“With less than $1,000 invested, you can have your credit card maker,” he says. “The equipment itself isn’t illegal.”
Sometimes, criminals don’t even need new card stock. Instead, they can take the magnetic stripe data from the stolen cards and overwrite it onto existing credit cards or even onto hotel key cards, Nguyen says.
That’s one reason merchants may ask to see your credit card for a transaction. They want to compare the last four numbers embossed or printed on the front of the card with the last four digits of the account number that the magnetic stripe sends to their system to make sure it matches, he says.
7. Data sales websites
The credit card numbers that don’t end up on fake cards often end up on websites offering credit card numbers for sale. Operators of these sites offer thousands of credit card numbers and associated information for sale.
“You can go online and buy 1,000 Visa platinum cards,” Foresman says.
Also for sale are card expiration dates, card validation codes, ZIP codes and PINs, Foresman says. The prices vary from $2 for a single unchecked credit card number to more than $100 for a complete data sets called fullz.
“It’s just like eBay,” Nguyen says. “You go on, put in your search criteria, where you want the card. Do you want MasterCard or Visa? Do you want the PIN and the address? The more valuable the information, the more the fraudsters are willing to pay for it.”
Unattended gas stations and vending machines are more than great places to obtain credit card numbers — they’re also good places to test hot cards and card numbers, he says. If a small purchase goes through, the card is verified.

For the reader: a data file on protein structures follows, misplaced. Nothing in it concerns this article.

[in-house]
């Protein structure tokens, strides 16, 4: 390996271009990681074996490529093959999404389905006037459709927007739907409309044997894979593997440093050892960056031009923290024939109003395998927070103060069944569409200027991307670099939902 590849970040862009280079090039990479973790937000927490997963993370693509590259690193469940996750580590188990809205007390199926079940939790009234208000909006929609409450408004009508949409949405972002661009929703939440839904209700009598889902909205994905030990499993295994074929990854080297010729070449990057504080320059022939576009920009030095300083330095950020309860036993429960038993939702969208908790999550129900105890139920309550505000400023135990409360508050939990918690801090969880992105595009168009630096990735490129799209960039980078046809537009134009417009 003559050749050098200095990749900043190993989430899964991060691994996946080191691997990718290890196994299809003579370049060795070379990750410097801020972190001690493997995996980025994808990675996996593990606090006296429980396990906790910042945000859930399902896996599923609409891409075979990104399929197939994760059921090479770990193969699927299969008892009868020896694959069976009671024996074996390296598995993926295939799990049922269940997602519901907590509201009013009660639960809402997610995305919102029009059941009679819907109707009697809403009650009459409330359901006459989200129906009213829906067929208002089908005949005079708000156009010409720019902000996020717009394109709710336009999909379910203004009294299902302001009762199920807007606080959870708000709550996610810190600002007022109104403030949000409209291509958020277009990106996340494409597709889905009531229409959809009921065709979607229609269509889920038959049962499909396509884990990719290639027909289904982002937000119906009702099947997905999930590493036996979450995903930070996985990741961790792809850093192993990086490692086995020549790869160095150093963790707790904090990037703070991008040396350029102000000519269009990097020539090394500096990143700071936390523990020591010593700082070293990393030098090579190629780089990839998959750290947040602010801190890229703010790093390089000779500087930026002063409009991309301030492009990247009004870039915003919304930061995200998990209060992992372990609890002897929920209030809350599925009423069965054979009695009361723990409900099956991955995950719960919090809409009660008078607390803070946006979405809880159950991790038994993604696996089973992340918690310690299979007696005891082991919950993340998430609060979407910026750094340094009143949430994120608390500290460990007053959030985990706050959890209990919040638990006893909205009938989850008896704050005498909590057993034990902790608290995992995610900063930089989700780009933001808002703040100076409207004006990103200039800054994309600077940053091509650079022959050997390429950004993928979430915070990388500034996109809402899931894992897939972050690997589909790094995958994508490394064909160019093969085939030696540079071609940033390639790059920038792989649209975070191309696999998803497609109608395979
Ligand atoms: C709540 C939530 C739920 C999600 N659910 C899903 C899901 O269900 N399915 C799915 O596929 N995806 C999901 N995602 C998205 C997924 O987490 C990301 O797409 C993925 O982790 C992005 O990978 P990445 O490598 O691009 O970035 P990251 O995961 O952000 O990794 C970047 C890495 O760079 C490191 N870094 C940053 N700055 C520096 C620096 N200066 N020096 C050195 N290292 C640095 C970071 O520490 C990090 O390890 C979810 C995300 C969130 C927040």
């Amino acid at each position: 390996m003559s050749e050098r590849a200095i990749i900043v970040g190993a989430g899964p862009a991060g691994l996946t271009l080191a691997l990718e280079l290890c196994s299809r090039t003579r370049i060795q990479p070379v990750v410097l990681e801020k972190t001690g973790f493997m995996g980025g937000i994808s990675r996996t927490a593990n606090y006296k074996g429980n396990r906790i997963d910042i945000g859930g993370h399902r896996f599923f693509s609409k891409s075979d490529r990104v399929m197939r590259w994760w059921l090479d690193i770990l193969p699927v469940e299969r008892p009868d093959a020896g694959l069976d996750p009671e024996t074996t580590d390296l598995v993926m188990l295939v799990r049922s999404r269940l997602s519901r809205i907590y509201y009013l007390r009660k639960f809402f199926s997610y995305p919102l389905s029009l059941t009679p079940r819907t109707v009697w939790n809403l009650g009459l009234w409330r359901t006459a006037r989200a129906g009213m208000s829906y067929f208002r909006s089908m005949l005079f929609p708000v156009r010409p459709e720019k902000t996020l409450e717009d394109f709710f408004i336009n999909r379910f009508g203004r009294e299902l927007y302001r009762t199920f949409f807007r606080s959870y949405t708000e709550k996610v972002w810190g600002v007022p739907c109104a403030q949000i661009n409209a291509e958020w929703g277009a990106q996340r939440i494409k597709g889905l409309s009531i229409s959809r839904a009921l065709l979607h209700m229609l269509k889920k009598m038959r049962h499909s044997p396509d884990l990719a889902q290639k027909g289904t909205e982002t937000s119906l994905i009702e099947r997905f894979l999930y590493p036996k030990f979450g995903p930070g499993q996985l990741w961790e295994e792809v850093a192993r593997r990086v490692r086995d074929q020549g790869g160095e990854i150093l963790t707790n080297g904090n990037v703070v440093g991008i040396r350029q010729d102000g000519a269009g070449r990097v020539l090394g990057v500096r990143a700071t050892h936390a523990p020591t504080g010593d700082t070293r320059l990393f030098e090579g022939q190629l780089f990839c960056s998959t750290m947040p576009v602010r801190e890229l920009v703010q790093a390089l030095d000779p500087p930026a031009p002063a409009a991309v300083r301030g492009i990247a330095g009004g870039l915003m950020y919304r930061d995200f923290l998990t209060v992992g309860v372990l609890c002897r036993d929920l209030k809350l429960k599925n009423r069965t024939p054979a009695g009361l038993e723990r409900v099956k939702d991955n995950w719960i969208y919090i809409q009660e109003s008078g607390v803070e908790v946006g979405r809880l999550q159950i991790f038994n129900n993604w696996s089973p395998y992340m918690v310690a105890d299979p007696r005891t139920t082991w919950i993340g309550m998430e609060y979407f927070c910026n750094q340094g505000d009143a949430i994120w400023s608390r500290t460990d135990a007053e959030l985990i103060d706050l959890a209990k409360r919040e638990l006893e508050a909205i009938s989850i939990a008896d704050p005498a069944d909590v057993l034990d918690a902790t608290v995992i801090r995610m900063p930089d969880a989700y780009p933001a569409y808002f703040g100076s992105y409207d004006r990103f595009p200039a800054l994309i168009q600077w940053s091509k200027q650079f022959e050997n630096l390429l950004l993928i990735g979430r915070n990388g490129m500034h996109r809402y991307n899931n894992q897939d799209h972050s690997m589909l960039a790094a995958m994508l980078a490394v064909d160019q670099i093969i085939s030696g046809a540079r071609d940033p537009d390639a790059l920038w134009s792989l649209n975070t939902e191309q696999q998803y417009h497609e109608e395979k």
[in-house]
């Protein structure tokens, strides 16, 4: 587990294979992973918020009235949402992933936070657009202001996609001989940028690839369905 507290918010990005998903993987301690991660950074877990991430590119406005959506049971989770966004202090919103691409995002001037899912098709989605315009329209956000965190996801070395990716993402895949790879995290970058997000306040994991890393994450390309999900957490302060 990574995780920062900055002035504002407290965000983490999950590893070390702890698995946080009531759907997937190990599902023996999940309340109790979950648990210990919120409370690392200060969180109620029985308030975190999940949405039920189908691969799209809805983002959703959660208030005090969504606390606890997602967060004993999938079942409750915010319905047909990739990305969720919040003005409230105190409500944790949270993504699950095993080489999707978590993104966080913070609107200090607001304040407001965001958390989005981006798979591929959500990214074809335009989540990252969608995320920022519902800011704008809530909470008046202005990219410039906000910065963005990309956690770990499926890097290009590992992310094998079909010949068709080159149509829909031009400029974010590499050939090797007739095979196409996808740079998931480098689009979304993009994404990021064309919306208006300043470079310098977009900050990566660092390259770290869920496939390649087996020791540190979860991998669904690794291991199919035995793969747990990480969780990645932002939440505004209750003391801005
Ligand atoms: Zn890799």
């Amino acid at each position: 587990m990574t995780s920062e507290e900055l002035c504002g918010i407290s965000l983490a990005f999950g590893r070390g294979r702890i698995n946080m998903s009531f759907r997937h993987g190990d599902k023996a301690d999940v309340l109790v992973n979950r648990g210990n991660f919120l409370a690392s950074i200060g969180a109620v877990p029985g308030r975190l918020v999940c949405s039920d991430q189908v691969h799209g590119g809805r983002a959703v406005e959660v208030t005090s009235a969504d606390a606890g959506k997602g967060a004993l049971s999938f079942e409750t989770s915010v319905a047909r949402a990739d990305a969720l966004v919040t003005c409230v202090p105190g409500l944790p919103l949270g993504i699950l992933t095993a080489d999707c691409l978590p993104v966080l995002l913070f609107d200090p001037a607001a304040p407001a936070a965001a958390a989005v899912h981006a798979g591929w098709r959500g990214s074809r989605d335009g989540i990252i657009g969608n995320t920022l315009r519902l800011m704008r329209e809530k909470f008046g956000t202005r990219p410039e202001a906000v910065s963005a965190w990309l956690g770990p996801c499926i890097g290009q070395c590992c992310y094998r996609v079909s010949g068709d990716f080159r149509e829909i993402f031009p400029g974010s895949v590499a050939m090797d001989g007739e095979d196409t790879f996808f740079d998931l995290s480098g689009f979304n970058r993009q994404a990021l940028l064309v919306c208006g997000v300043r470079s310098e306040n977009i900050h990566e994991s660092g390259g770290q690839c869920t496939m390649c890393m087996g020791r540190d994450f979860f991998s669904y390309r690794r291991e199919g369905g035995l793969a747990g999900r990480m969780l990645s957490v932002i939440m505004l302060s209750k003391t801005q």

8. Shoppers, mules
At the end of the chain are crooks who buy the fake credit cards or fraudulently obtained card numbers and shop with them, typically for items that then can be resold. They buy big-ticket items at electronics stores such as Apple or major retailers such as Home Depot, Nguyen says.
The opportunity, or ‘market,’ for fraud is so big that there’s room for all kinds of talents, just like honest professions.
|— Loc Nguyen|
Grocery stores — because they sell gifts cards that can easily be resold — are another big target. “They want to use cards and get cash out of the system,” he says. “They buy $500 or $1,000 worth of gift cards and go and resell them.”
Spending habits differ by the mode of purchase. Thieves who use the cards in face-to-face transactions tend to spend about $450 in the course of a week, often at supermarkets and home-supply warehouses, according to data compiled by Feedzai.
Those shopping online tend to spend about $900 over five days. They target electronics sellers and discounters, according to Feedzai data. To avoid detection, they have the items shipped somewhere other than their home address, Nguyen says.
Though the latter would seem to be more efficient, it’s all a matter of taste if you’re a criminal. In-person crooks prefer not to have to deal with e-commerce hassles such as fake shipping addresses or proxy servers. “To each their own,” says Nguyen. “The opportunity, or ‘market,’ for fraud is so big that there’s room for all kinds of talents, just like honest professions.”
Sometimes, “mules” are hired to do the shopping — often unaware that they’re part of a scam. These end-of-the-line criminals are the ones who tend to get caught, Nguyen says. “They get arrested, make the news, and then are replaced with other people,” he says.